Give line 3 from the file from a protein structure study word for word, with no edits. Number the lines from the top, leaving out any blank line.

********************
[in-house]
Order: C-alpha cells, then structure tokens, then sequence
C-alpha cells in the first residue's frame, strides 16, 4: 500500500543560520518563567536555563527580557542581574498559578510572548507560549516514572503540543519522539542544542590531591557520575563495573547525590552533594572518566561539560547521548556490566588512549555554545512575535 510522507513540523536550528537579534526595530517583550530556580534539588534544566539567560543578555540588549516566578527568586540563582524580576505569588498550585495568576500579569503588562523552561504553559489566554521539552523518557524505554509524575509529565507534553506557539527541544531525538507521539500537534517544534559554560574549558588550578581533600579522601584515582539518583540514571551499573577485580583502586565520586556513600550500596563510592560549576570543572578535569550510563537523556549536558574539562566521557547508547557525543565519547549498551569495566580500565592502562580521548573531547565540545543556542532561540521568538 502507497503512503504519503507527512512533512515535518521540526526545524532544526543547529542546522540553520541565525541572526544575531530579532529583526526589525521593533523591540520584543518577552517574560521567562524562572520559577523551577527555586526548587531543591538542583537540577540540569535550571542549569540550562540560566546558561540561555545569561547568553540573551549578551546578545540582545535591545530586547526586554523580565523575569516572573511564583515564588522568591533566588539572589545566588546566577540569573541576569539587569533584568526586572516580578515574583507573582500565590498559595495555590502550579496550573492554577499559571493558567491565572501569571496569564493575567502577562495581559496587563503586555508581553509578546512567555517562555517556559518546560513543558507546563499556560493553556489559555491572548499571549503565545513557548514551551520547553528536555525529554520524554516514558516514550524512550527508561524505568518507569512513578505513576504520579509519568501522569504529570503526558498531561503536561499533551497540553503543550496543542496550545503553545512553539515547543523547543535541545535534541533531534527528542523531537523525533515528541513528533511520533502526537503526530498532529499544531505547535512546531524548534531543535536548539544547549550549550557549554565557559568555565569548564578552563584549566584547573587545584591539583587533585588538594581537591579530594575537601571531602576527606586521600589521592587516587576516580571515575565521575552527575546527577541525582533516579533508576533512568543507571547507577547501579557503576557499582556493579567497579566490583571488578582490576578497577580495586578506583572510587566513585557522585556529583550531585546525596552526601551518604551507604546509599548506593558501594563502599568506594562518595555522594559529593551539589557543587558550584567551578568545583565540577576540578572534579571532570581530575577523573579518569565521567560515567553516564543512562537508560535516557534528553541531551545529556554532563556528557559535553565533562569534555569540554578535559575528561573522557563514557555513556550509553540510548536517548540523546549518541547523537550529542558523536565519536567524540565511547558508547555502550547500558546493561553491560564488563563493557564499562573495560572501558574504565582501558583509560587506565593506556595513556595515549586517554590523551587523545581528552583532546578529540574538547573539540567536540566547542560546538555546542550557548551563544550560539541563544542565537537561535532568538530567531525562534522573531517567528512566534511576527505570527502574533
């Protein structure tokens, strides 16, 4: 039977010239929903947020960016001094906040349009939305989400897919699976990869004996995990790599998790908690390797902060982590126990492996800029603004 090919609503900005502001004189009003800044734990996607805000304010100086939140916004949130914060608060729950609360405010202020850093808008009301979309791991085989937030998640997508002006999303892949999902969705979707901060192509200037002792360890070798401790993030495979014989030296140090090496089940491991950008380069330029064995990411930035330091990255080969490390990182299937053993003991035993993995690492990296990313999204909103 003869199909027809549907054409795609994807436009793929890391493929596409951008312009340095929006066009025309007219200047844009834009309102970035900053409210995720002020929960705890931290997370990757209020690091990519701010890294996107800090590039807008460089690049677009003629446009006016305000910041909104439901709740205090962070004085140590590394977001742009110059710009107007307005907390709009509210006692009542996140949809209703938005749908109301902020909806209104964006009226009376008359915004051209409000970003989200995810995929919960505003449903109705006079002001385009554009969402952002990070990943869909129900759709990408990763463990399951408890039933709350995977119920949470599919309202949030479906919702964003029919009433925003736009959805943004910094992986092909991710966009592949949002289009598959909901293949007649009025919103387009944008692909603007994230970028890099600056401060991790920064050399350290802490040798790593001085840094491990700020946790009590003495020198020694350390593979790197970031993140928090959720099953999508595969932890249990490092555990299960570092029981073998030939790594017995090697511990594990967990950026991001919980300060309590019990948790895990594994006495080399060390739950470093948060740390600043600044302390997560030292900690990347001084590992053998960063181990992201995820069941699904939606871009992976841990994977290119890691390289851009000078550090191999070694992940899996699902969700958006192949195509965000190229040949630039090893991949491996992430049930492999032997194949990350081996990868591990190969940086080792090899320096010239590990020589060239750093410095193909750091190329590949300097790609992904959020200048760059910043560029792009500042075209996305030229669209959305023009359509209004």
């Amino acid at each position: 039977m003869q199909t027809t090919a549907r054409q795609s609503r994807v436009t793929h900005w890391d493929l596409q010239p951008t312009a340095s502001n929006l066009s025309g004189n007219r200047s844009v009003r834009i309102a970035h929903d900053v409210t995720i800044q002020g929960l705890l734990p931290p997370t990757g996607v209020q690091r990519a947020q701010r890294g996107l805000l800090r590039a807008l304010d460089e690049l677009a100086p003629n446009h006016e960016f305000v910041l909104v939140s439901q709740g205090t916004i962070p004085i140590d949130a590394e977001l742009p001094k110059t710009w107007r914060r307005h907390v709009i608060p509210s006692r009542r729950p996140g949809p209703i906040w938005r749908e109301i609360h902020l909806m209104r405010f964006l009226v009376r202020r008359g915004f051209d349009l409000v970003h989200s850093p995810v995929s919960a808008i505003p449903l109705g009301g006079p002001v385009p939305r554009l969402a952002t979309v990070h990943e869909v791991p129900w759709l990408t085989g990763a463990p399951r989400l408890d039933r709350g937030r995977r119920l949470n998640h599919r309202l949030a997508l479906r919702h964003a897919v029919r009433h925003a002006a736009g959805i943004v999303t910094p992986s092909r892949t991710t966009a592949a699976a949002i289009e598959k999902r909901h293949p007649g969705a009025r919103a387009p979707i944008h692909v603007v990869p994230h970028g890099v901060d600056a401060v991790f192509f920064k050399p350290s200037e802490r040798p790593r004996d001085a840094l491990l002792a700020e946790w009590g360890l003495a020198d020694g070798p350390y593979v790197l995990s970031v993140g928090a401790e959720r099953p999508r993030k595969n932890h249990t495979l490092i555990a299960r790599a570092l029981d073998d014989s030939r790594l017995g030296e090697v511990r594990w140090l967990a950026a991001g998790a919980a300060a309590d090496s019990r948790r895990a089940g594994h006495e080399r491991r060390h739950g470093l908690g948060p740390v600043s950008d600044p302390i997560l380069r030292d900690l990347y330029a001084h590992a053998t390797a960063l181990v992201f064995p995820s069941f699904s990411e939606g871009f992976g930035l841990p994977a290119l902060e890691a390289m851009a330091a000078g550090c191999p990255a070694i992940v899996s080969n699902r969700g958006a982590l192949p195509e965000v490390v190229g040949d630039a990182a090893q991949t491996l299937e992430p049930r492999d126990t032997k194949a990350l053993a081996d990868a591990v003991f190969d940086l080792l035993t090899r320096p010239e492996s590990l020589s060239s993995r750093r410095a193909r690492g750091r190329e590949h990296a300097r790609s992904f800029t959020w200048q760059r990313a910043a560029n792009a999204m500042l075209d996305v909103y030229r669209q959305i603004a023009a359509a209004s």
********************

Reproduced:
C-alpha cells in the first residue's frame, strides 16, 4: 500500500543560520518563567536555563527580557542581574498559578510572548507560549516514572503540543519522539542544542590531591557520575563495573547525590552533594572518566561539560547521548556490566588512549555554545512575535 510522507513540523536550528537579534526595530517583550530556580534539588534544566539567560543578555540588549516566578527568586540563582524580576505569588498550585495568576500579569503588562523552561504553559489566554521539552523518557524505554509524575509529565507534553506557539527541544531525538507521539500537534517544534559554560574549558588550578581533600579522601584515582539518583540514571551499573577485580583502586565520586556513600550500596563510592560549576570543572578535569550510563537523556549536558574539562566521557547508547557525543565519547549498551569495566580500565592502562580521548573531547565540545543556542532561540521568538 502507497503512503504519503507527512512533512515535518521540526526545524532544526543547529542546522540553520541565525541572526544575531530579532529583526526589525521593533523591540520584543518577552517574560521567562524562572520559577523551577527555586526548587531543591538542583537540577540540569535550571542549569540550562540560566546558561540561555545569561547568553540573551549578551546578545540582545535591545530586547526586554523580565523575569516572573511564583515564588522568591533566588539572589545566588546566577540569573541576569539587569533584568526586572516580578515574583507573582500565590498559595495555590502550579496550573492554577499559571493558567491565572501569571496569564493575567502577562495581559496587563503586555508581553509578546512567555517562555517556559518546560513543558507546563499556560493553556489559555491572548499571549503565545513557548514551551520547553528536555525529554520524554516514558516514550524512550527508561524505568518507569512513578505513576504520579509519568501522569504529570503526558498531561503536561499533551497540553503543550496543542496550545503553545512553539515547543523547543535541545535534541533531534527528542523531537523525533515528541513528533511520533502526537503526530498532529499544531505547535512546531524548534531543535536548539544547549550549550557549554565557559568555565569548564578552563584549566584547573587545584591539583587533585588538594581537591579530594575537601571531602576527606586521600589521592587516587576516580571515575565521575552527575546527577541525582533516579533508576533512568543507571547507577547501579557503576557499582556493579567497579566490583571488578582490576578497577580495586578506583572510587566513585557522585556529583550531585546525596552526601551518604551507604546509599548506593558501594563502599568506594562518595555522594559529593551539589557543587558550584567551578568545583565540577576540578572534579571532570581530575577523573579518569565521567560515567553516564543512562537508560535516557534528553541531551545529556554532563556528557559535553565533562569534555569540554578535559575528561573522557563514557555513556550509553540510548536517548540523546549518541547523537550529542558523536565519536567524540565511547558508547555502550547500558546493561553491560564488563563493557564499562573495560572501558574504565582501558583509560587506565593506556595513556595515549586517554590523551587523545581528552583532546578529540574538547573539540567536540566547542560546538555546542550557548551563544550560539541563544542565537537561535532568538530567531525562534522573531517567528512566534511576527505570527502574533